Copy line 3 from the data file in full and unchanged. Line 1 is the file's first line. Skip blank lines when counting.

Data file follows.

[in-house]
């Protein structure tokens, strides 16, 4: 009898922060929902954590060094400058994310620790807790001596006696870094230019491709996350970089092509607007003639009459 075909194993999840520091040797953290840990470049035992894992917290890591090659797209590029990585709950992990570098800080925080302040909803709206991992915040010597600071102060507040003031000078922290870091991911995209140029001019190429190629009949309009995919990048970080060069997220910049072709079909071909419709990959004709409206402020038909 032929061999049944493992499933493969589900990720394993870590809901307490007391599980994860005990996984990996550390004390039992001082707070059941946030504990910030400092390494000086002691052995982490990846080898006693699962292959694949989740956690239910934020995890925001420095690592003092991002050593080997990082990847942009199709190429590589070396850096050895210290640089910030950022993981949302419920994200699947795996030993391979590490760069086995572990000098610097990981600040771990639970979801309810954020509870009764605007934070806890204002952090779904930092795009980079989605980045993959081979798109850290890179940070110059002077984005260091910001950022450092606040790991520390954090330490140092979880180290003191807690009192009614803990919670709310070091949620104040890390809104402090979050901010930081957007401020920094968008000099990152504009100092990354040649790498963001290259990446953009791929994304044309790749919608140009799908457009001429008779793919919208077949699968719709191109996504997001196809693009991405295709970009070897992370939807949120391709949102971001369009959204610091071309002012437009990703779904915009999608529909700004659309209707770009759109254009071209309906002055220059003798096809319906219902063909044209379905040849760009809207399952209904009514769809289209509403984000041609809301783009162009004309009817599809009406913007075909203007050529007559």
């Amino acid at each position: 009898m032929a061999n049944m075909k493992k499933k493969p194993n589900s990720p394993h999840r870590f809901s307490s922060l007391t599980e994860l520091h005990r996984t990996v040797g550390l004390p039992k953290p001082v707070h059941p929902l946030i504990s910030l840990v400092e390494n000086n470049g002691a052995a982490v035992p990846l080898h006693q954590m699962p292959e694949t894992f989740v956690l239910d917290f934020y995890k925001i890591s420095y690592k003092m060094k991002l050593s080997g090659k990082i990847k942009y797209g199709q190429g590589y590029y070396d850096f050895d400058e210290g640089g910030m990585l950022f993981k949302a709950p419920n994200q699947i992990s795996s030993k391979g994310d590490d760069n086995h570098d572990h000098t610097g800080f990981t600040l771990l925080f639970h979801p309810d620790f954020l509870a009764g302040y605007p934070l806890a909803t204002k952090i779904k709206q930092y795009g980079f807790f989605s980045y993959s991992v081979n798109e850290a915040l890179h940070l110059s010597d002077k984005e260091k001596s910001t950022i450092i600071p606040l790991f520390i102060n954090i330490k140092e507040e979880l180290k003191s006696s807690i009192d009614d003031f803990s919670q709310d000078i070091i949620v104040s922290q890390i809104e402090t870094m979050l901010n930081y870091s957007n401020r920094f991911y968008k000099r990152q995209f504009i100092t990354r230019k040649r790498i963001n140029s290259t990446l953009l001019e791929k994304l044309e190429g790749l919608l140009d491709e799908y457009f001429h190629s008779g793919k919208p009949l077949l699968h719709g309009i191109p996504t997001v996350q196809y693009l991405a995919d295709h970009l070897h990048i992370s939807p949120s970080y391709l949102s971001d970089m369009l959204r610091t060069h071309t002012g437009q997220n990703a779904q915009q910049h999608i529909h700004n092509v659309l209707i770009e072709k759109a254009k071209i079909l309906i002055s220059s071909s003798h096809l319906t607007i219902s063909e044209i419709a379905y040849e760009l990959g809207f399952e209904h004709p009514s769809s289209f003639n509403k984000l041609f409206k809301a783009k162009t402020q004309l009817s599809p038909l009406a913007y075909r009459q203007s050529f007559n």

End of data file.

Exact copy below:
């Amino acid at each position: 009898m032929a061999n049944m075909k493992k499933k493969p194993n589900s990720p394993h999840r870590f809901s307490s922060l007391t599980e994860l520091h005990r996984t990996v040797g550390l004390p039992k953290p001082v707070h059941p929902l946030i504990s910030l840990v400092e390494n000086n470049g002691a052995a982490v035992p990846l080898h006693q954590m699962p292959e694949t894992f989740v956690l239910d917290f934020y995890k925001i890591s420095y690592k003092m060094k991002l050593s080997g090659k990082i990847k942009y797209g199709q190429g590589y590029y070396d850096f050895d400058e210290g640089g910030m990585l950022f993981k949302a709950p419920n994200q699947i992990s795996s030993k391979g994310d590490d760069n086995h570098d572990h000098t610097g800080f990981t600040l771990l925080f639970h979801p309810d620790f954020l509870a009764g302040y605007p934070l806890a909803t204002k952090i779904k709206q930092y795009g980079f807790f989605s980045y993959s991992v081979n798109e850290a915040l890179h940070l110059s010597d002077k984005e260091k001596s910001t950022i450092i600071p606040l790991f520390i102060n954090i330490k140092e507040e979880l180290k003191s006696s807690i009192d009614d003031f803990s919670q709310d000078i070091i949620v104040s922290q890390i809104e402090t870094m979050l901010n930081y870091s957007n401020r920094f991911y968008k000099r990152q995209f504009i100092t990354r230019k040649r790498i963001n140029s290259t990446l953009l001019e791929k994304l044309e190429g790749l919608l140009d491709e799908y457009f001429h190629s008779g793919k919208p009949l077949l699968h719709g309009i191109p996504t997001v996350q196809y693009l991405a995919d295709h970009l070897h990048i992370s939807p949120s970080y391709l949102s971001d970089m369009l959204r610091t060069h071309t002012g437009q997220n990703a779904q915009q910049h999608i529909h700004n092509v659309l209707i770009e072709k759109a254009k071209i079909l309906i002055s220059s071909s003798h096809l319906t607007i219902s063909e044209i419709a379905y040849e760009l990959g809207f399952e209904h004709p009514s769809s289209f003639n509403k984000l041609f409206k809301a783009k162009t402020q004309l009817s599809p038909l009406a913007y075909r009459q203007s050529f007559n």